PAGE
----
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Putin wants Kremlin to back rap music and youth culture

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Media captionWhy are Russian rappers getting arrested?

Russian President Vladimir Putin has asked the government to “take charge” of rap music after a number of concerts were cancelled across the country.

Efforts to ban rap were “impossible” and so the state should play a greater role in controlling it, he said.

The Ministry of Culture would find the best way to “navigate” youth concerts, he added.

His comments come after Russian rapper Husky was arrested after several of his concerts were cancelled.

In December, authorities in the southern city of Krasnodar called off his planned performance for “extremism”.

The musician – real name Dmitry Kuznetsov – was then jailed for 12 days after performing for fans on the roof of a car.

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Speaking at a meeting of the presidential Council for Culture and Art in St Petersburg, President Putin said the problem should be approached “with great caution”.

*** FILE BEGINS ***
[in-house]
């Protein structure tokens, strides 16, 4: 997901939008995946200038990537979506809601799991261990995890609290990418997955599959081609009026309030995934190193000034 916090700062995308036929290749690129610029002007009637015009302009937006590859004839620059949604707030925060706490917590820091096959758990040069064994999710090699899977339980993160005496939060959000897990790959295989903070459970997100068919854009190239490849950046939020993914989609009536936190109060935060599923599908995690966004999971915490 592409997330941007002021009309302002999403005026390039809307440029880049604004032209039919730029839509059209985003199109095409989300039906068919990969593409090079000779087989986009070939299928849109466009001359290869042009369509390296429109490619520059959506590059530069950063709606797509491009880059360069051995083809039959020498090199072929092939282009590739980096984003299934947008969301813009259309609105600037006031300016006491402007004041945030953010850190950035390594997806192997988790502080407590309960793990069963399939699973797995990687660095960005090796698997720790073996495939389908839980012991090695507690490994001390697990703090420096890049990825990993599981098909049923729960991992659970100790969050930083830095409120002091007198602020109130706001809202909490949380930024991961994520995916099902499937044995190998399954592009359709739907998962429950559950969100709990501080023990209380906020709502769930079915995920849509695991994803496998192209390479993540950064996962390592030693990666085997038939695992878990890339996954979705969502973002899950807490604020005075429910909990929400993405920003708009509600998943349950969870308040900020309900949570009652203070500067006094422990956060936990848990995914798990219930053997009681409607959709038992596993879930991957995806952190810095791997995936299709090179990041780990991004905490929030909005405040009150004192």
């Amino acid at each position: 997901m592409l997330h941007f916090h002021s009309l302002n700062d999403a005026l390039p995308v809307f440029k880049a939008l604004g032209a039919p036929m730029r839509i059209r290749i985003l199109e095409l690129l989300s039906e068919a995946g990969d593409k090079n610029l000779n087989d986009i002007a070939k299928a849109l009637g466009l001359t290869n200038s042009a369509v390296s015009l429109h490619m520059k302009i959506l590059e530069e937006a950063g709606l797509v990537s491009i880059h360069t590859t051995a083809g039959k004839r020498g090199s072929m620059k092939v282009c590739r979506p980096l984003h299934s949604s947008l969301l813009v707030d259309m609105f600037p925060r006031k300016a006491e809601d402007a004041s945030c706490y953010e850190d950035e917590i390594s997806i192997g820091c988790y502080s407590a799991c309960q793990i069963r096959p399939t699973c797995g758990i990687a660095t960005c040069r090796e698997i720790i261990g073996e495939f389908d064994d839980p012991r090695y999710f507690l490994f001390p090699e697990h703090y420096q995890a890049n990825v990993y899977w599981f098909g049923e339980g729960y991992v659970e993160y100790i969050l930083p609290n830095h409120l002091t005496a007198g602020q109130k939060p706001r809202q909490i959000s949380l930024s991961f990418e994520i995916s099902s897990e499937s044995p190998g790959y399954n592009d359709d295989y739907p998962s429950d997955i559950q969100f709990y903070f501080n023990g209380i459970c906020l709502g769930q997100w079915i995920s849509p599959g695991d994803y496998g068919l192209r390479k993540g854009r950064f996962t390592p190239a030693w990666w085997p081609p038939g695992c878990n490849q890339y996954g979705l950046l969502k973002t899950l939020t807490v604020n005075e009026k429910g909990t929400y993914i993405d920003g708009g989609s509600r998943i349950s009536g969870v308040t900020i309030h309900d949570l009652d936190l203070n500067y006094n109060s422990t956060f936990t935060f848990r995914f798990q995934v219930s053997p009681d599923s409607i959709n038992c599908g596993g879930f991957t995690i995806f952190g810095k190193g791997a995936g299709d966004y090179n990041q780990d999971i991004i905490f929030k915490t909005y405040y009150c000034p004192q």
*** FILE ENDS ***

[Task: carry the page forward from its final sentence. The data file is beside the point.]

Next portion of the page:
“However, what I really agree with is that if it is impossible to stop it, it should be taken over and navigated in a particular way,” he said.

The president expressed particular concern about drug abuse among young people.

“Rap and other modern [forms of art] are rested upon three pillars – sex, drugs and protest,” he said. “I am most worried about drugs. This is the way towards the degradation of a nation.”

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Mr Putin also said he was worried about bad language in rap, saying he had spoken to a linguist about it.

While she had explained to him that swearing is “a part of our language”, Mr Putin compared it to the human body, joking that “we have all sorts of body parts, and it’s not like we put them on display all the time”.

The Russian government has long had a complicated relationship with music.

Feminist protest band Pussy Riot claims Russia’s intelligence service poisoned member Pyotr Verzilov earlier this year.

Under the Soviet Union meanwhile, most Western pop and rock music was frowned on and some Russian rock musicians faced persecution.

Even classical musicians clashed with the state. Composer Dmitri Shostakovich was denounced twice under the leadership of Joseph Stalin.

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Media captionSofia Gubaidulina is one of three composers whose works were outlawed by the Soviet regime

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